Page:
While she stressed the onus on individual agencies for protection of their own cyber infrastructure and the overarching authority of the Department of Homeland Security to coordinate efforts, she said that OMB is working with DHS, the Defense Department, the intelligence community, and the inspector general community to “address both the agency-specific and enterprise demands.”
Legislation seeking to modernize and secure Federal agencies also factored prominently Wednesday, and two of the biggest congressional proponents had their say. Rep. Will Hurd, R-Texas, called the Modernizing Government Technology (MGT) Act essential to breaking a cycle of a “if you don’t use it you lose it” in Federal agencies.
Hurd, here alluding to modernization funding, found an ally in Kent. The vehicle Congress proposed to break that cycle is the Technology Modernization Fund (TMF) authorized by MGT. Kent sits on the TMF Board, and with funding in question for next year, urged its renewal.
Rep. Gerry Connolly, D-Va., thanked Dodaro for GAO’s continuous help with the evolving FITARA scorecard, which recently added an MGT category. Hurd questioned both Dodaro and Kent on why so many agencies have struggled on the MEGABYTE Act, an aspect of the FITARA scorecard that requires an inventory of their active software licenses.
Dodaro and Kent conceded that it was not a difficult goal to accomplish, and Kent noted that tools to create these inventories are readily available. She also thanked Hurd for the focus on the FITARA scorecard. “Having that level of transparency does make it a priority,” she said.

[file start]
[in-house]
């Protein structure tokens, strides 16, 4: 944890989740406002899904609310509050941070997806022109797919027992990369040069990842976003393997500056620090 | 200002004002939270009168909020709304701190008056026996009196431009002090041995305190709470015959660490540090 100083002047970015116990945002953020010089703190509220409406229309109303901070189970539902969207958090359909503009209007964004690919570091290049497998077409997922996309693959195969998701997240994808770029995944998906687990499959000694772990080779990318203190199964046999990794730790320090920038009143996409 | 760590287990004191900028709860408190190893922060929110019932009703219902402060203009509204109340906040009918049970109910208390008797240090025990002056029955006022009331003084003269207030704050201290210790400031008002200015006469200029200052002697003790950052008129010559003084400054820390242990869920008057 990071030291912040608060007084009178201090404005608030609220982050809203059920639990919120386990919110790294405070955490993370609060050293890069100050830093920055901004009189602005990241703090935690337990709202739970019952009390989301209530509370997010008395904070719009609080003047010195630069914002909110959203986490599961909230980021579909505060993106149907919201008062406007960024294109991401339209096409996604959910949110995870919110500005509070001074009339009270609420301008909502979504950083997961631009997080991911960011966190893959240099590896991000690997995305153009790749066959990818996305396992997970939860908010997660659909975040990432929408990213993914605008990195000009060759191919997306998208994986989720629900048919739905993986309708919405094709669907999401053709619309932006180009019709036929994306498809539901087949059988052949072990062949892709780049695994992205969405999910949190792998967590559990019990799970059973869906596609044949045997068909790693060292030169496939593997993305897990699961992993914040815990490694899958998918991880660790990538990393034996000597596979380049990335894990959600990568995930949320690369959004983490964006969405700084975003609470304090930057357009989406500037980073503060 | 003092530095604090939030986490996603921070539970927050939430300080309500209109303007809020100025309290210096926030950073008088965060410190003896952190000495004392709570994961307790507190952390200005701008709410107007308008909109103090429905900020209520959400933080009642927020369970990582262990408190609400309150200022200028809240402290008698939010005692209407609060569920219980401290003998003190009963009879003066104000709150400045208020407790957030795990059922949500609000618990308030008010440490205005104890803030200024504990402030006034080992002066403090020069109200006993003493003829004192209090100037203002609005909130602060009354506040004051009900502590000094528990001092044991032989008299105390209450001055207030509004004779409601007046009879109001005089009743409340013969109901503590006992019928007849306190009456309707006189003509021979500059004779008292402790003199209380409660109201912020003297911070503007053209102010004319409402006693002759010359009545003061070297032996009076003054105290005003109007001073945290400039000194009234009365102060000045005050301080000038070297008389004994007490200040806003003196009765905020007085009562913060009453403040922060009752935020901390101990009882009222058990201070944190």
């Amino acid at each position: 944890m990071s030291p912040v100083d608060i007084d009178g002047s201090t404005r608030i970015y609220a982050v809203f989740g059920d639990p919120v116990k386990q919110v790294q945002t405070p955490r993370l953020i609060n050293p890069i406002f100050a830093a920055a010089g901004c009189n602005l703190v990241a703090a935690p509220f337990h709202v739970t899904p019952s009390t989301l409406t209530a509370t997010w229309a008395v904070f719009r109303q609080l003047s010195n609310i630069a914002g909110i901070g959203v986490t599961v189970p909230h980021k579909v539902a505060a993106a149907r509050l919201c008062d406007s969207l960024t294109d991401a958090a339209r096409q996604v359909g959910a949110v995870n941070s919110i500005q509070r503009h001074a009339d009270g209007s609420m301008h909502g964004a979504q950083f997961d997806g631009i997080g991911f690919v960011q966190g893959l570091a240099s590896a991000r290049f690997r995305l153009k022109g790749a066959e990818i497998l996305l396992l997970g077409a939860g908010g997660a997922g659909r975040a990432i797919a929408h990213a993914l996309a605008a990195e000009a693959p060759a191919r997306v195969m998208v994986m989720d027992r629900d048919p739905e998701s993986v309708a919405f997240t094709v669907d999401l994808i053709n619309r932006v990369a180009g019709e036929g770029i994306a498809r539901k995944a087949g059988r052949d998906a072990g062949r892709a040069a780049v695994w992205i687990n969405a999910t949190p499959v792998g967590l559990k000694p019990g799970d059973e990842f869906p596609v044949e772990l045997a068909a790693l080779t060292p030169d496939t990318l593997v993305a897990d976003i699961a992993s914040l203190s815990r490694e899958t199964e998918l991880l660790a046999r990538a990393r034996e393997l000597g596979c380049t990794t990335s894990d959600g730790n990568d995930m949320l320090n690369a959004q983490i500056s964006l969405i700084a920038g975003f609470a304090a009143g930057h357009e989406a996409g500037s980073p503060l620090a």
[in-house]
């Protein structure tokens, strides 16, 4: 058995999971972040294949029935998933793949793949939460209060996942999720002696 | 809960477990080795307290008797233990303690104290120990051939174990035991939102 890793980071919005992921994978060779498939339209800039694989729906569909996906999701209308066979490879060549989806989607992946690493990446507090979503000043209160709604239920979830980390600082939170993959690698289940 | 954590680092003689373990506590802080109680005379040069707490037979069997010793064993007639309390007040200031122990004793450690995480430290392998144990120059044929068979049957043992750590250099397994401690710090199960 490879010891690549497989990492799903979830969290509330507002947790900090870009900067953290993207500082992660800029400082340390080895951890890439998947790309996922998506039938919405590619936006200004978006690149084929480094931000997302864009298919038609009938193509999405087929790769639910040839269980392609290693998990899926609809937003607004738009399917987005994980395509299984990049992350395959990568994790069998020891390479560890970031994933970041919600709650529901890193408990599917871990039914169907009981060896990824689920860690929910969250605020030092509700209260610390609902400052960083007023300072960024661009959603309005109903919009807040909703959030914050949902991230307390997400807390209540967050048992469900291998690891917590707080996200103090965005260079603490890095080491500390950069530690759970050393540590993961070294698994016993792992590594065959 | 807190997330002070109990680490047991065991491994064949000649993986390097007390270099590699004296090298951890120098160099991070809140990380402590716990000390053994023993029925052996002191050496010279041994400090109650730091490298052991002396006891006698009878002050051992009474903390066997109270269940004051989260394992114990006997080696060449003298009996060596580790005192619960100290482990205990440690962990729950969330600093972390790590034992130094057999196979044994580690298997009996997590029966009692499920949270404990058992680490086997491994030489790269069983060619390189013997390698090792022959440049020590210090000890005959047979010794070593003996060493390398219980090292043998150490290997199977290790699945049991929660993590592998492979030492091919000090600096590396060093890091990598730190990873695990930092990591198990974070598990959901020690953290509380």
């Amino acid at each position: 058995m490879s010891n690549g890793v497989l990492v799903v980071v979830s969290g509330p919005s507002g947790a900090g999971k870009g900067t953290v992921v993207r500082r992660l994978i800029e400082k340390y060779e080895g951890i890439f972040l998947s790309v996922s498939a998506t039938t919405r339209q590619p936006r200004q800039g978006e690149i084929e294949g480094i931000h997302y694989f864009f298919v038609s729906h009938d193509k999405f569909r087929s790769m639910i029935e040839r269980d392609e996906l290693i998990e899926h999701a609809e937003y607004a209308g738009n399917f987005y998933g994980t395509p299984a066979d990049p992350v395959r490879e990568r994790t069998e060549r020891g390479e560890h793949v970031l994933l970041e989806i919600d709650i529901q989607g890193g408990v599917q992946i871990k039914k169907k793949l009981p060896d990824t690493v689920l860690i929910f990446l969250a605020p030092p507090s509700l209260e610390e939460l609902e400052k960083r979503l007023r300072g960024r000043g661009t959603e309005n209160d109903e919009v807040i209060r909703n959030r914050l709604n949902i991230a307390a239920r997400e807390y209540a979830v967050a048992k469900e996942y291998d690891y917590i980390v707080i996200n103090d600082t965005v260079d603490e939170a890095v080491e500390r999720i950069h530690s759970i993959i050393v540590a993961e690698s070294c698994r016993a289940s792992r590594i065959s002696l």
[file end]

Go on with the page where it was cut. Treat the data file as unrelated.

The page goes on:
Hurd pressed further on what can be done to round out lagging agencies. “What other carrots, sticks should we be using, or do you need, in order to compel compliance on some very basic things like knowing what software you have?” he asked. Kent said basic functions is perhaps hindered by an issue that has become a newly-highlighted administration priority.
“One of the things that I would ask that would be of great assistance is the continued focus on workforce activities,” Kent said. “In many cases we still have almost a 25 percent gap in the number of cybersecurity resources that we need across Federal agencies.”
She said strong gaps remain in leadership. “Places where we have positions that are key leaders, in many cases, the individuals, when we get them in, their tenure is less than 12 to 18 months,” she said.
Hurd called out the lack of “common job descriptions across the Federal government” and Kent responded that “good progress” is being made “at clarifying the specific positions as well as common nomenclature.” The hearing also keyed in on a GAO report from last month that found most CFO Act agencies aren’t properly classifying cybersecurity workers.
Rep. Paul Mitchell, R-Mich., asked Kent what are the primary drivers of lagging cyber workforce numbers in the Federal government.
“Cyber security professionals have an expectation of quick mobility, large challenges, and some ability to move very quickly in their profession. And some of those things don’t align well [with the Federal government],” Kent said, noting the alarming demand for cyber skills and competition with private sector organizations.
“We’ve got big challenges, I can guarantee that,” Mitchell said.